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    #1

    'and' vs 'with'

    "A pedestrian is dead today after being hit by a car at the intersection of Danforth and/with Coxwell Aves."

    hi,
    are both propositions possible in the sentence above, please?
    thanks.


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    #2

    Re: 'and' vs 'with'

    Yes, they are.

  1. RonBee's Avatar
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    #3

    Re: 'and' vs 'with'

    I've only heard and:
    The accident happened at the intersection of X and Y.

  2. stuartnz's Avatar
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    #4

    Re: 'and' vs 'with'

    (not a professional teacher) I have to agree with Ron. Neither is wrong, but I don't think I have ever heard "intersection of X with Y", it 's always "and" here.

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    #5

    Re: 'and' vs 'with'

    I've never heard "with" used in this context, just "and." I wonder if it may have something to do with British English vs. American English. (I'm coming from an American English perspective.)


    Debra
    http://www.teaching-esl-to-adults.com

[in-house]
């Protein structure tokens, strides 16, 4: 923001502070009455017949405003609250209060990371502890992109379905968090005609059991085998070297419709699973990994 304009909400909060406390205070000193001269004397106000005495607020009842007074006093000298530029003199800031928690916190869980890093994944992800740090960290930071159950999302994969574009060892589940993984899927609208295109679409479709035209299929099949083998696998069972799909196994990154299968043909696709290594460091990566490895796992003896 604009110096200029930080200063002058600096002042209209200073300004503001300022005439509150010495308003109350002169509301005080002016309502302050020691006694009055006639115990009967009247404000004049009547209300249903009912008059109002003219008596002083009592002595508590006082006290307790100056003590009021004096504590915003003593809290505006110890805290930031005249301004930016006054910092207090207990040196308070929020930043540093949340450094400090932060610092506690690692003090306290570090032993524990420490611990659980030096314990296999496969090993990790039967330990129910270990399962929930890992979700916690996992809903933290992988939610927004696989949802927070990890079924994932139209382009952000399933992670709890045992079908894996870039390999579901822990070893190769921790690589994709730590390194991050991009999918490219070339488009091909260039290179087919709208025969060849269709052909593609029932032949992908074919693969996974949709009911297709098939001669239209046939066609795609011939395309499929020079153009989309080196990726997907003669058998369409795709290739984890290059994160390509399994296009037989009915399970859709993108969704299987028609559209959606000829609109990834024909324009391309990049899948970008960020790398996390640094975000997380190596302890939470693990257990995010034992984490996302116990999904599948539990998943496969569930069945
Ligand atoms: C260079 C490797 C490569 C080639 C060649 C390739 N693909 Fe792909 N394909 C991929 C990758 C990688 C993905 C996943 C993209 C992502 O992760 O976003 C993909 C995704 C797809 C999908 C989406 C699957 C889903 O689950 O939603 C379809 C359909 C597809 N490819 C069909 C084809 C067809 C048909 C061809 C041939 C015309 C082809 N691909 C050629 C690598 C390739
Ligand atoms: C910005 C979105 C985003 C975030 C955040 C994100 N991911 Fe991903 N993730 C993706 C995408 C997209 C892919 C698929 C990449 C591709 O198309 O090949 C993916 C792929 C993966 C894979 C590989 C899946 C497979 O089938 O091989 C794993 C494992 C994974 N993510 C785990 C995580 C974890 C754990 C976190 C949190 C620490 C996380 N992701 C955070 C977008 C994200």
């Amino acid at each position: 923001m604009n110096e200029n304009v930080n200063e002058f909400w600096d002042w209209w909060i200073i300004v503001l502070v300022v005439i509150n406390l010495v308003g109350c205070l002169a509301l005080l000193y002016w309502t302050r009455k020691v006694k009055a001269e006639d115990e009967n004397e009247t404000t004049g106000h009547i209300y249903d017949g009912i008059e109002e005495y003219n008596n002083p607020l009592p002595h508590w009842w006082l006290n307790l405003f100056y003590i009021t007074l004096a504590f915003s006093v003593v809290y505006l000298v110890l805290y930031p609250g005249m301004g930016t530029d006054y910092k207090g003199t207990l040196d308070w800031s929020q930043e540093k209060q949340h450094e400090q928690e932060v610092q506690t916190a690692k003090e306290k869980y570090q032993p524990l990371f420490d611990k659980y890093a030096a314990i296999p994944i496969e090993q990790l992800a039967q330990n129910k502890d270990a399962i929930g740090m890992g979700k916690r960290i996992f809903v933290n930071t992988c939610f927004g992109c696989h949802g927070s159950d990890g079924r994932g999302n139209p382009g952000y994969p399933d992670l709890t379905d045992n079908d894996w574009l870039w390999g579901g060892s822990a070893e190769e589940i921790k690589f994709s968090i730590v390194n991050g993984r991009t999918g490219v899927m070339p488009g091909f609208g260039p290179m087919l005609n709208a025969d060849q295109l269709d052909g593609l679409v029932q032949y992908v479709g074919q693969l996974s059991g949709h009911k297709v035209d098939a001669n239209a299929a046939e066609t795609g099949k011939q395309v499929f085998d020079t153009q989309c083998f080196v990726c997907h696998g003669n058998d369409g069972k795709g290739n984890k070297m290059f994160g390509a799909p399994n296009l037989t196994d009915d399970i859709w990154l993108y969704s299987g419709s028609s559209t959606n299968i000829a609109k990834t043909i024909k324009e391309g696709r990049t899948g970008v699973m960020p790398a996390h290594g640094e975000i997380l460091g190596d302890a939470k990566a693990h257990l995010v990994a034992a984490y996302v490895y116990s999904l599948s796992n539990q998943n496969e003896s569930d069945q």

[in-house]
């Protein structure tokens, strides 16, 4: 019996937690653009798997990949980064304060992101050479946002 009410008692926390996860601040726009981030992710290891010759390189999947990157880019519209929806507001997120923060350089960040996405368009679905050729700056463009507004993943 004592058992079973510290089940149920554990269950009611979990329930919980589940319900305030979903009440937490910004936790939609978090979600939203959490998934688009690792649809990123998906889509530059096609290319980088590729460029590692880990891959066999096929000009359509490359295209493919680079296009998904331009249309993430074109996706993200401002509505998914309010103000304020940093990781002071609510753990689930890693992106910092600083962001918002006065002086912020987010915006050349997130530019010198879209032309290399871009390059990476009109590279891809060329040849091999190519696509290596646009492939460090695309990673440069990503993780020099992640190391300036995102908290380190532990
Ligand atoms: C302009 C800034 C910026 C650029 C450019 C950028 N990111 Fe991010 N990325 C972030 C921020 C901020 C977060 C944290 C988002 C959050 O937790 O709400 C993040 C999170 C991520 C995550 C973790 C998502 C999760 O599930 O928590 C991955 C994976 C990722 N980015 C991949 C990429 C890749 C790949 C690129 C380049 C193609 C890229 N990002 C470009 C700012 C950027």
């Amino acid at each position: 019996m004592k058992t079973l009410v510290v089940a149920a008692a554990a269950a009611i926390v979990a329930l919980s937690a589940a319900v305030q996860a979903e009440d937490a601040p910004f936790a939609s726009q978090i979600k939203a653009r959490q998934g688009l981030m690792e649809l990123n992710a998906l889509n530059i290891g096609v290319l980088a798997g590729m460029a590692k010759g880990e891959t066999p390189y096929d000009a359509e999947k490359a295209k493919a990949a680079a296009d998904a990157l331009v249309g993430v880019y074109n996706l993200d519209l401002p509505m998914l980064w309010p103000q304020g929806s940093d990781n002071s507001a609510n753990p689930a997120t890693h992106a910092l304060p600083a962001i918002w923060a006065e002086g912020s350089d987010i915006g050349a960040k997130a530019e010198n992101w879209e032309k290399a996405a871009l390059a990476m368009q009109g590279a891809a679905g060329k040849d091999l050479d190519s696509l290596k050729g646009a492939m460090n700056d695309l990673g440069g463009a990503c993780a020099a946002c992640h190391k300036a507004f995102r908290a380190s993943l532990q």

3. bhaisahab's Avatar
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    #6

    Re: 'and' vs 'with'

    "A pedestrian is dead today after being hit by a car at the intersection of Danforth Avenue with Coxwell Avenue."

    In BrE the above is correct note that avenue is singular. It would not be correct as "...Danforth with Coxwell Avenues (Aves.)."

  4. stuartnz's Avatar
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    #7

    Re: 'and' vs 'with'

    Quote Originally Posted by bhaisahab View Post
    "A pedestrian is dead today after being hit by a car at the intersection of Danforth Avenue with Coxwell Avenue."

    In BrE the above is correct note that avenue is singular. It would not be correct as "...Danforth with Coxwell Avenues (Aves.)."
    This means that the subject under discussion in this thread is one of those interesting anomalies in which NZ English follows US usage in preference to British. Thanks for the learning!

  5. bhaisahab's Avatar
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    #8

    Re: 'and' vs 'with'

    Actually we would be much more likely to use "juction" rather than "intersection" as well.

  6. stuartnz's Avatar
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    #9

    Re: 'and' vs 'with'

    Quote Originally Posted by bhaisahab View Post
    Actually we would be much more likely to use "juction" rather than "intersection" as well.
    We have a major intersection in one of our larger cities that is called a Junction, but here that word is most often reserved for the tracks of the iron horses.

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